Roanoke woman issues $100,000 challenge to community for shelter

Jean Ann Tribolet, of Roanoke, says she will match any donations the Huntington County Humane Society receives up to $100,000 through Dec. 31, 2010.
Jean Ann Tribolet, of Roanoke, says she will match any donations the Huntington County Humane Society receives up to $100,000 through Dec. 31, 2010. Photo by Matt Murphy.

For years, the Huntington County Humane Society had dreamed of a new facility, allowing the society to more properly care for and adopt out the animals for which it provides.

Now, a generous woman with a heart for all animals has offered the humane society a challenge: she will match all donations the Society receives up to $100,000 toward the new building.

Jean Ann Tribolet, a Roanoke resident, has actively supported the society for years, and has now offered the challenge in order to get the building project off the ground.

"It's been mulling in my mind for a number of years," Tribolet says. "I've seen the dedication of the staff and how hard they try to do their very best ... I've been very impressed."

Tribolet says that she originally included the humane society in her will, but decided to issue the challenge now at the suggestion of her financial advisor, Jim Scheiber.

"[Scheiber] has been encouraging me to do it while I was alive so I could live to see what [the money] could do," Tribolet says.

Tribolet also requested that the building be named for her parents, who she says would be "very supportive of the mission and what is being done right now."

"They were farmers," she adds. "They always tried to be good to their animals."

A resident of Roanoke for all but 20 years of her life, Tribolet has been involved in donating her resources to the humane society, and even her dog Skipper was adopted from the society.

Skipper actually was one of the reasons Tribolet decided to donate to the Society. Tribolet says that Skipper was originally adopted by a friend, but with the understanding that Tribolet would assume responsibility of the dog when her friend passed away. But it was when the two took Skipper back to the shelter for a visit that Tribolet really appreciated the work the humane society had done.

"When we got to the shelter, Skipper lunged to greet the caregiver," she says. "That gave me insight to how well the animals are treated. For me, that was a Kodak moment."

Tribolet's generosity has completely changed the outlook of construction for the new building, says Pat Merckx, president of the society, and who knew Tribolet growing up in Roanoke.

"She's really stirred the pot," Merckx says.

Merckx says that the new building has indeed been in the planning stages for years, but the society has only slowly built up funding for the building.

"It is our hope to get the structure of the building started in May 2010," says Merckx.

Although the building will still not be finished once the core structure is assembled, Merkx says that the society hopes to draw attention from the community once local residents and businesses can see the ociety is serious about the building.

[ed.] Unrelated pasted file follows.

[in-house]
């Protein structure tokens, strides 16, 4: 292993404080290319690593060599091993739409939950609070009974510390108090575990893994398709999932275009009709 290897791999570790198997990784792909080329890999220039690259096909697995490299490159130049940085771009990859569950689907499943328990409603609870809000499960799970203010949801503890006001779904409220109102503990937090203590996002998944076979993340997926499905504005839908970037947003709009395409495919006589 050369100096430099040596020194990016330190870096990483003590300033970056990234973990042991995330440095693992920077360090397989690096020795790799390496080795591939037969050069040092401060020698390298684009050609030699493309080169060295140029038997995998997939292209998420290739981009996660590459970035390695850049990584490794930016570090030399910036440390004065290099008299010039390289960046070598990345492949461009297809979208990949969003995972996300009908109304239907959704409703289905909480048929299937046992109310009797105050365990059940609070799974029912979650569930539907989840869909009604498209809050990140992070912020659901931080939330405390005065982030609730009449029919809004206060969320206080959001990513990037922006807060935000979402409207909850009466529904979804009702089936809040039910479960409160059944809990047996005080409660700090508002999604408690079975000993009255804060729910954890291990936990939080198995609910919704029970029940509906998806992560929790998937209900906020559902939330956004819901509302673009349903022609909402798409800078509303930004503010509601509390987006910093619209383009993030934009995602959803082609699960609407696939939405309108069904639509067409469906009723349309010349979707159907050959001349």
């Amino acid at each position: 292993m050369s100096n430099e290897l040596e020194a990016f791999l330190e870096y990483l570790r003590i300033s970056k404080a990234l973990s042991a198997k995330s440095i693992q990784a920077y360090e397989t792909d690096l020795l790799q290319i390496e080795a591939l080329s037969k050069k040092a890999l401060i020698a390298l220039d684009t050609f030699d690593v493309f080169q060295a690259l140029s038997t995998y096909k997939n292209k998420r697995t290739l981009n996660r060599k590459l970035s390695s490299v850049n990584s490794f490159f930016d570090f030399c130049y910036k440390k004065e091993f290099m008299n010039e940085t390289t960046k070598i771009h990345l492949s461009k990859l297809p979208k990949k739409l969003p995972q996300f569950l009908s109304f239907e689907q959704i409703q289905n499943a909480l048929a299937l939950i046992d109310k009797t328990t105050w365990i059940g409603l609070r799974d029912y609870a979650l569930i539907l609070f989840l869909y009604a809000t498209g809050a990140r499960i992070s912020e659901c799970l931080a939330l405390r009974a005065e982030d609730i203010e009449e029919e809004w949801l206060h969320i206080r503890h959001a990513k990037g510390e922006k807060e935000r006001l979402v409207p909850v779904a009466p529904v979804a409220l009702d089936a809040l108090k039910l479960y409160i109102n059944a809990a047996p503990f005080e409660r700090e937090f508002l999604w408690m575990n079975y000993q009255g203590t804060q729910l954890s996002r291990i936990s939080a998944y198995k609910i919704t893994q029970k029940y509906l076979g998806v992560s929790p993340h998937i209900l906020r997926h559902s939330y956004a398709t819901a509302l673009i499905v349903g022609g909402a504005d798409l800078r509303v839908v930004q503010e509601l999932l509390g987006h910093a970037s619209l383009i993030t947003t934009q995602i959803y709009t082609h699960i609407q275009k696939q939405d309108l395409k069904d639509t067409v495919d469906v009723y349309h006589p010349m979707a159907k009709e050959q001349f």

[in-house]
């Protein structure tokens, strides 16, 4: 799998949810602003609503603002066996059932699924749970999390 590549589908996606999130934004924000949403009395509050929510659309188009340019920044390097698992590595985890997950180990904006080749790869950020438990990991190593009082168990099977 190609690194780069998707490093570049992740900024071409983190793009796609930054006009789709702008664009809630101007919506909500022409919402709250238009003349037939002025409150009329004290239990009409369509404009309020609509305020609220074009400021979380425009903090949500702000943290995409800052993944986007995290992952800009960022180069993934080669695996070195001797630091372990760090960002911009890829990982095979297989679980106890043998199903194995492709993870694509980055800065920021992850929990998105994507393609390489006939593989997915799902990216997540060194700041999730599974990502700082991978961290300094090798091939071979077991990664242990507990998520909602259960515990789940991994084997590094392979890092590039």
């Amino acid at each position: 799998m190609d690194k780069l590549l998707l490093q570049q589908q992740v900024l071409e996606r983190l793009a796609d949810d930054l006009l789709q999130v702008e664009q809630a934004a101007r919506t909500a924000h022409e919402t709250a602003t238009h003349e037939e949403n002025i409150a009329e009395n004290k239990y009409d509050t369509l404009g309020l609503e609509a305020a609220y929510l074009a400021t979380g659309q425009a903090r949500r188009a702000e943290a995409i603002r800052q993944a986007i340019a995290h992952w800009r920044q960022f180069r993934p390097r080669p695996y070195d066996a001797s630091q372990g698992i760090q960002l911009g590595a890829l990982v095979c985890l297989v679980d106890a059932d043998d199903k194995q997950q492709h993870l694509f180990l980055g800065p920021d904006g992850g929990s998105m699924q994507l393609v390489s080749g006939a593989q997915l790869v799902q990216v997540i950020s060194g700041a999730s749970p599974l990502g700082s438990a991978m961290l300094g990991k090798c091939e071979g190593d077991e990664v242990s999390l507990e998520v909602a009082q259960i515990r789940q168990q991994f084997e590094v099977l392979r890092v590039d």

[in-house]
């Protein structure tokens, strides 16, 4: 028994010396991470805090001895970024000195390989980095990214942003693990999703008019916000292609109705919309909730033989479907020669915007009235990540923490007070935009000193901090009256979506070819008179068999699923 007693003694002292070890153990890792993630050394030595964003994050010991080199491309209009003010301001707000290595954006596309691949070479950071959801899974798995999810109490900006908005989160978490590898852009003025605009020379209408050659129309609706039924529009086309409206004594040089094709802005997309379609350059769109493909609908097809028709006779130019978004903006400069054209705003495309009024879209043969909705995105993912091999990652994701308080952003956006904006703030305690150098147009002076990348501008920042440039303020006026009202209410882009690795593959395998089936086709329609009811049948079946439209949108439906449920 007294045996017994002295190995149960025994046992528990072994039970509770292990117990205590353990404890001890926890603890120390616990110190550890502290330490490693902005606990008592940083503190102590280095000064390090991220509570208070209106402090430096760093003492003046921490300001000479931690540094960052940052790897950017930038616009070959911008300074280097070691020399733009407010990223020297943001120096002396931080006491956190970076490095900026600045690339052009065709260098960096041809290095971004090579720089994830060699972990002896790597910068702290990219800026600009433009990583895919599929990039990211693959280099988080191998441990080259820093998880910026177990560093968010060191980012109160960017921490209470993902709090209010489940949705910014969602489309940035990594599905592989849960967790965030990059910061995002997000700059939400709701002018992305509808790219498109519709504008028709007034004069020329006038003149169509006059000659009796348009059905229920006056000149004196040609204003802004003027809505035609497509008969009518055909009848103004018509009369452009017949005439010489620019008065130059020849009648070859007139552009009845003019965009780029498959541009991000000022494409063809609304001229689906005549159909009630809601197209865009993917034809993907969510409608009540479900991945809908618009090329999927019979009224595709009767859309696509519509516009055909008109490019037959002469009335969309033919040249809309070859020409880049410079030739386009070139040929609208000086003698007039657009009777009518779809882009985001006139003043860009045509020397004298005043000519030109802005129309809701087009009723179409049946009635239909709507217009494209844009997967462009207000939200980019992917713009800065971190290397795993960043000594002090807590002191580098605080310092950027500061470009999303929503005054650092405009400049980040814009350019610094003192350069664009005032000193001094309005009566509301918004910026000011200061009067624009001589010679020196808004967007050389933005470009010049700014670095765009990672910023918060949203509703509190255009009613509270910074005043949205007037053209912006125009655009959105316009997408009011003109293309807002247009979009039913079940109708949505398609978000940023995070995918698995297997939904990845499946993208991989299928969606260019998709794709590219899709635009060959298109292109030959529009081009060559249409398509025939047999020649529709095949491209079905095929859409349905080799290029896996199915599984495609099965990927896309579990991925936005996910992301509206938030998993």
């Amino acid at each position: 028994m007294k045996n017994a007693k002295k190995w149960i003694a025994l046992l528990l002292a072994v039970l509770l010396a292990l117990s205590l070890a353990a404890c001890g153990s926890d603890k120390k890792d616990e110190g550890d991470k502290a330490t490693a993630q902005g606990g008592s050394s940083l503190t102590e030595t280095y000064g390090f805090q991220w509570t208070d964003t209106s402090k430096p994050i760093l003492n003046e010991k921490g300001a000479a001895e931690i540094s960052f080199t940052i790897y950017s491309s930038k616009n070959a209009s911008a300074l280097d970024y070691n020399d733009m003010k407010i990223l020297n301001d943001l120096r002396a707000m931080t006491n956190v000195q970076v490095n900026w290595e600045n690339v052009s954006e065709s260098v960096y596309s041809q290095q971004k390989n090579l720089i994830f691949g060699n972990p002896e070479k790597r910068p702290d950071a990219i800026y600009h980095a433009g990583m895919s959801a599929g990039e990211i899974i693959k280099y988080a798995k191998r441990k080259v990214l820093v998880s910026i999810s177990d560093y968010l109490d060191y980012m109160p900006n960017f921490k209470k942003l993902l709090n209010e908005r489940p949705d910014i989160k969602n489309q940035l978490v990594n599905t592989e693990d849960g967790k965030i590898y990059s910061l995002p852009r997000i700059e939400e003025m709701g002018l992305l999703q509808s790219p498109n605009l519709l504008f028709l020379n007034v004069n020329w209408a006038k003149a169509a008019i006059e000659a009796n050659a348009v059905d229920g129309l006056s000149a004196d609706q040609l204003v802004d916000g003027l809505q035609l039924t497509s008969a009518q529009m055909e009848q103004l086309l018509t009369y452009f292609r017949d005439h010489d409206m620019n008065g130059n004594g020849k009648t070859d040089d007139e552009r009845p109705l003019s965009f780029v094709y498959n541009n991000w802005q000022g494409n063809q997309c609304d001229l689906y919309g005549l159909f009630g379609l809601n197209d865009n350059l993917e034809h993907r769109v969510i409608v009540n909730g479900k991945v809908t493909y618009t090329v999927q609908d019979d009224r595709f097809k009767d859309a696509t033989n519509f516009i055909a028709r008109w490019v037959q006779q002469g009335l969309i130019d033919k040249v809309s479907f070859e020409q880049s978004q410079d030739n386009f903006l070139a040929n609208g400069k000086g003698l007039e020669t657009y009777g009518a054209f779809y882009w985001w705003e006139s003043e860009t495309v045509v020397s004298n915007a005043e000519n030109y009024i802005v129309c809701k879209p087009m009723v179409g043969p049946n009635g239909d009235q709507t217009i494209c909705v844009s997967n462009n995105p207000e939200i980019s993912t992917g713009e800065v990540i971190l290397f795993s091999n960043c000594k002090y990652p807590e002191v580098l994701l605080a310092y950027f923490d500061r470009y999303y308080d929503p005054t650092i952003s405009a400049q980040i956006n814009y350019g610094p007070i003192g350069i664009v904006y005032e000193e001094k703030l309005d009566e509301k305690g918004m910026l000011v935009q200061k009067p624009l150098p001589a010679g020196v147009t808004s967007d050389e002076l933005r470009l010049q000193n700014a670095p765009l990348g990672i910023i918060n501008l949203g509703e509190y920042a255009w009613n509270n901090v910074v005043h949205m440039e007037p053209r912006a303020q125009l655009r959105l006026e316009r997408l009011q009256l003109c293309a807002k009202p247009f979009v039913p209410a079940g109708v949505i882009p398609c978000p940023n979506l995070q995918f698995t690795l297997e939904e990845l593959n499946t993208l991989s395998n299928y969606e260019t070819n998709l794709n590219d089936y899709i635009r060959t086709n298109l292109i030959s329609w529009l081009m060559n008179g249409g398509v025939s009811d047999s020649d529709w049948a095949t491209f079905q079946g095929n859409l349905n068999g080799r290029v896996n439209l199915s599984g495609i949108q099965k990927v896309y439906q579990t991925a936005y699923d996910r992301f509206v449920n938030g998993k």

The new facility will be connected to the current building, and will house an education center, a small library, an office, more space for animals, rooms for potential owners to get to know the animals before adoption and a clinic to treat incoming animals.

The new building will also allow for the improvement of the older building, and will allow for separate entrances for incoming animals and adoptions.

"The biggest problem in Huntington is stray feral cats," Merckx says. "They have to sit for a three-day evaluation by city ordinance, and we will have a separate area for that."

Dogs and cats will also have separate areas once the new facility is built.

As far as the education center and library, the humane society hopes that local school groups as well as the general public will use that resource.

"We have quite a little library started, but no one really knows about it," Merckx says. "It's all animal-oriented materials."

The education center will also have three to four computer stations for public use, and will provide an office for the shelter, as Merckx private residence is currently used for that purpose.

The clinic is expected to be staffed by Huntington-area veterinarians, and a new employee bathroom will allow workers to shower in between admissions.

Merckx also hopes to have a small chapel where pet owners can be with their animals before they are euthanized due to old age or disease.

The new building is expected to cost several hundred thousand dollars, and will be built in sections as money becomes available. Eventually, the society hopes to build over the old shelter as well.

Currently, 25 percent of the society's fundraising goes to the building fund, and Tribolet will match all money designated to that fund up to $100,000 before Jan. 1, 2011.

"We really want to get this done," Merckx says.
However, Merckx notes that the shelter still needs resources for its day-to-day operations as well, especially in light of budget cuts by the City of Huntington.

Several fundraisers are already planned and include golf outings at Norwood Golf Course, a battle of the bands and a dog walk at Evergreen Park. The next fundraiser will be the first of two "Street Corps Brigade and Dog Wash" on May 22.

Donations to the shelter may be arranged by contacting Merckx or Dee Hoffman at 356-0355. Additional contact information may be found at www.huntingtonhumaneshelter.org.

But for Tribolet, a self-described dog-lover, any donation to the society is a win in her book.

"This is one of the best investments I've ever made," she says.